Dating someone in recovery drug addiction
If you are in a relationship with someone who struggles with addiction, we can help.
Or perhaps your spouse is in recovery, and you need advice about how to avoid risking their recovery?
This guide compiles tips from experts as well as a number of tips we discovered by questioning folk who've managed to sustain a loving relationship despite prior addiction to drugs and/or alcohol.
By the time you finish reading this handy guide, you will be armed with several strategies for effectively dating somebody who is now in recovery.
Perhaps you remember all the times they said they were at a friend’s house, but they were really getting high.
Now when they say they’re going to a friend’s house, you’re suspicious.
If the last time your significant other took a hit or a drink was only a week ago, it’s difficult to tell if he/she will remain sober in the future. Give the person time to heal and work through their own issues before tackling relationship issues. Maybe your friend in recovery can go to a bar and not be tempted, but going to a bar is a trigger for your boyfriend.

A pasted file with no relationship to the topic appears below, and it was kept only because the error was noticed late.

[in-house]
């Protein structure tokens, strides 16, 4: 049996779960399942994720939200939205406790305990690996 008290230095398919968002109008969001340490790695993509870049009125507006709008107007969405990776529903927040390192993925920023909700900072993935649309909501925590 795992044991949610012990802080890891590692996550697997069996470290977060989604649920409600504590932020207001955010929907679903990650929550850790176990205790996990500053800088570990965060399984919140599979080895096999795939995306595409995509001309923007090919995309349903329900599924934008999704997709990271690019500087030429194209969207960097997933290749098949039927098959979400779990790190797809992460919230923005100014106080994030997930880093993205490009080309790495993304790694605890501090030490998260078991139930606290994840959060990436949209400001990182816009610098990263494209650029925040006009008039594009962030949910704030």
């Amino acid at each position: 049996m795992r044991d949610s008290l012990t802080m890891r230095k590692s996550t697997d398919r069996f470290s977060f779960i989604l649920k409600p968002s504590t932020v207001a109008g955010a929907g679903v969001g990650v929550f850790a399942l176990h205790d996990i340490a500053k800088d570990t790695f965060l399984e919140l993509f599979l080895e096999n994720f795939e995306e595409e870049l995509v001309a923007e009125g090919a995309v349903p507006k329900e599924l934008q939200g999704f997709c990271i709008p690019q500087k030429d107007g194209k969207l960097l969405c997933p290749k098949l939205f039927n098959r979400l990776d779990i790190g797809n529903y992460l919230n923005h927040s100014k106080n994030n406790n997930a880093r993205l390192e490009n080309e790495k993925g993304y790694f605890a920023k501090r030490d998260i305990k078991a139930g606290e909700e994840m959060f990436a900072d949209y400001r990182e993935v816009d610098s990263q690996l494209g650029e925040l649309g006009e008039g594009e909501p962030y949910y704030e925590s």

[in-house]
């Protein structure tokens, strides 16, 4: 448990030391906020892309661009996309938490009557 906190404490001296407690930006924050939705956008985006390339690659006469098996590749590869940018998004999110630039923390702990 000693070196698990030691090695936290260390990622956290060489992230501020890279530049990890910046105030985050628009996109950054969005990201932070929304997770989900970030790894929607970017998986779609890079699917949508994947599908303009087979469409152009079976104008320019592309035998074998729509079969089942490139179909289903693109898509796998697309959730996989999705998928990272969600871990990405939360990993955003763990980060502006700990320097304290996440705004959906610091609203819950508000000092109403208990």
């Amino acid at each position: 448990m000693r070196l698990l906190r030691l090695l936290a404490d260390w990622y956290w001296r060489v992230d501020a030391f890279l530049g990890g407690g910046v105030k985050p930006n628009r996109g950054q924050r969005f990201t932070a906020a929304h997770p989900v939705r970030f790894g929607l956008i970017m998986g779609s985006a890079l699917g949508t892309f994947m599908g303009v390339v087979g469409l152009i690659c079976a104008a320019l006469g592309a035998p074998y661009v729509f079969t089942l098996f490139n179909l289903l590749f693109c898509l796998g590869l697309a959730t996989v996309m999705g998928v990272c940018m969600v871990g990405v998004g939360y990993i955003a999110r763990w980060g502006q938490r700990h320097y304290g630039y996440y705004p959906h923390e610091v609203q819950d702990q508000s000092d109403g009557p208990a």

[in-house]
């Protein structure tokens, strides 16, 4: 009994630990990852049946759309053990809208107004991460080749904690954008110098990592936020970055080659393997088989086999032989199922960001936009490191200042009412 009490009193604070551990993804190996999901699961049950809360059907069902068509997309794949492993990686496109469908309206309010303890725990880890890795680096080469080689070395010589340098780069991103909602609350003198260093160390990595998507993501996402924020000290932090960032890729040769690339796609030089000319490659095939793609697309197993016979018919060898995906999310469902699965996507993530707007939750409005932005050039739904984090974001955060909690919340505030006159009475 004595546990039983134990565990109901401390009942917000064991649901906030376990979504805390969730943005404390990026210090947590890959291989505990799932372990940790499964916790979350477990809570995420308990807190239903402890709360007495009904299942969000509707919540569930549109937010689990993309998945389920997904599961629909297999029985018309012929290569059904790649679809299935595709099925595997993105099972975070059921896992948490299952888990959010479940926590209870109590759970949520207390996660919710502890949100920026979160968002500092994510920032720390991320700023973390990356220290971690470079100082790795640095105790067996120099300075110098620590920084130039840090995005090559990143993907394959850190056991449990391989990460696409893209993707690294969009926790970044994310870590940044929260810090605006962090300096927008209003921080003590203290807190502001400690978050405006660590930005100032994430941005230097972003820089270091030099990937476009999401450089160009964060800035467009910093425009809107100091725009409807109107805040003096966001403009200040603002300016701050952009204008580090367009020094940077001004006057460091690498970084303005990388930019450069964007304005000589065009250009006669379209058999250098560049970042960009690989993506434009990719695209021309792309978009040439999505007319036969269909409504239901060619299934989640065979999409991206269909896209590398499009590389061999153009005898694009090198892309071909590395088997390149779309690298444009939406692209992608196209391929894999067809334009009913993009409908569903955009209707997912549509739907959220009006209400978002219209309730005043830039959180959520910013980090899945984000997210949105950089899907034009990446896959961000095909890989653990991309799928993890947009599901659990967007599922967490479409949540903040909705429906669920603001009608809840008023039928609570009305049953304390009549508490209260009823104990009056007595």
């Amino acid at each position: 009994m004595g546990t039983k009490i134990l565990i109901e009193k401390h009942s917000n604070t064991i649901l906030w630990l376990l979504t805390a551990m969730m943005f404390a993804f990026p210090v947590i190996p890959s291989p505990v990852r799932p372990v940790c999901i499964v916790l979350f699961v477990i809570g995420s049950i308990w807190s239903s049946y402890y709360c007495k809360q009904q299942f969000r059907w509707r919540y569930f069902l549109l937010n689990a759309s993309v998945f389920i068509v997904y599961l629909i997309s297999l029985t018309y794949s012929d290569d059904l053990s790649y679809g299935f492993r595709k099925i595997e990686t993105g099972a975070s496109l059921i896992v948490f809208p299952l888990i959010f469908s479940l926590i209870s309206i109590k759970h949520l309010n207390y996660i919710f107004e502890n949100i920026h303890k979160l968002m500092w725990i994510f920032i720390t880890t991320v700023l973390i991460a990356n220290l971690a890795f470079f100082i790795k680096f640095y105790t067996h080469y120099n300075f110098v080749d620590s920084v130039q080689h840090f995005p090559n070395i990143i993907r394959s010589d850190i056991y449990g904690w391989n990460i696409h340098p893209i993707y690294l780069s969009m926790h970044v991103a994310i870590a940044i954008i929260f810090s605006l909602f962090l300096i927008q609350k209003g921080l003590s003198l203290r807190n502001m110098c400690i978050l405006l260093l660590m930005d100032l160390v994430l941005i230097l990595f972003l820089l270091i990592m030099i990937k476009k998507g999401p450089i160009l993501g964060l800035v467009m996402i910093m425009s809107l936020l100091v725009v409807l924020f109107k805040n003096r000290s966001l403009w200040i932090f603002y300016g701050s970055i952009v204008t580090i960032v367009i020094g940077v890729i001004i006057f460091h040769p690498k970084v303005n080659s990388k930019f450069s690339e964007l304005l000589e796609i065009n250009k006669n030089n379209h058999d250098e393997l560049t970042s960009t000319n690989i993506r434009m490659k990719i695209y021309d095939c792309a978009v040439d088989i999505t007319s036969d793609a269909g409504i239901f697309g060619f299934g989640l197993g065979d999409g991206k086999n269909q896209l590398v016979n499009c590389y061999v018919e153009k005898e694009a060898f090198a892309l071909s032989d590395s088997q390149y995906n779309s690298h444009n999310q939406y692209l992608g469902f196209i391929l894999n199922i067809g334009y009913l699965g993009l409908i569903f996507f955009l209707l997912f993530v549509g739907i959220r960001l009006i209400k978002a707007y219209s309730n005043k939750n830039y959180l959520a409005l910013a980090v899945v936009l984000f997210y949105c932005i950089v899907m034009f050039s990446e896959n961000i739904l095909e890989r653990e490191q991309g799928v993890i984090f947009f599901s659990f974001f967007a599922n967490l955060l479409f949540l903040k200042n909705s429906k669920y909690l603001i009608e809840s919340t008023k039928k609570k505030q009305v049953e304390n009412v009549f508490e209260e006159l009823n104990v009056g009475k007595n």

A good rule of thumb is not to date someone if they haven’t been sober for at least a year. Have honest conversations about what the person in recovery is able to do, and what you are able to give. Have plans for what you’ll do if your partner is late coming home, or if a trigger situation arises, etc. This issue will most likely need to be revisited over time, since recovery looks different depending on how long someone has been sober and their confidence in their coping skills. If anything, when addiction is involved, trust is more vital.
At first, Shelley is crazy about Steve, but she subsequently discovers Steve is a recovered addict.Or perhaps you are a recovered addict, and you seek guidance on entering a new relationship without jeopardizing your recovery?Whatever the situation you find yourself in, here are eight tested tips for dating somebody in recovery.You may never fully understand the boundaries that your loved one has put in place, but trust that your loved one has set these limits for good reason.Recovery is not a valid excuse for not acting like a mature adult in a relationship.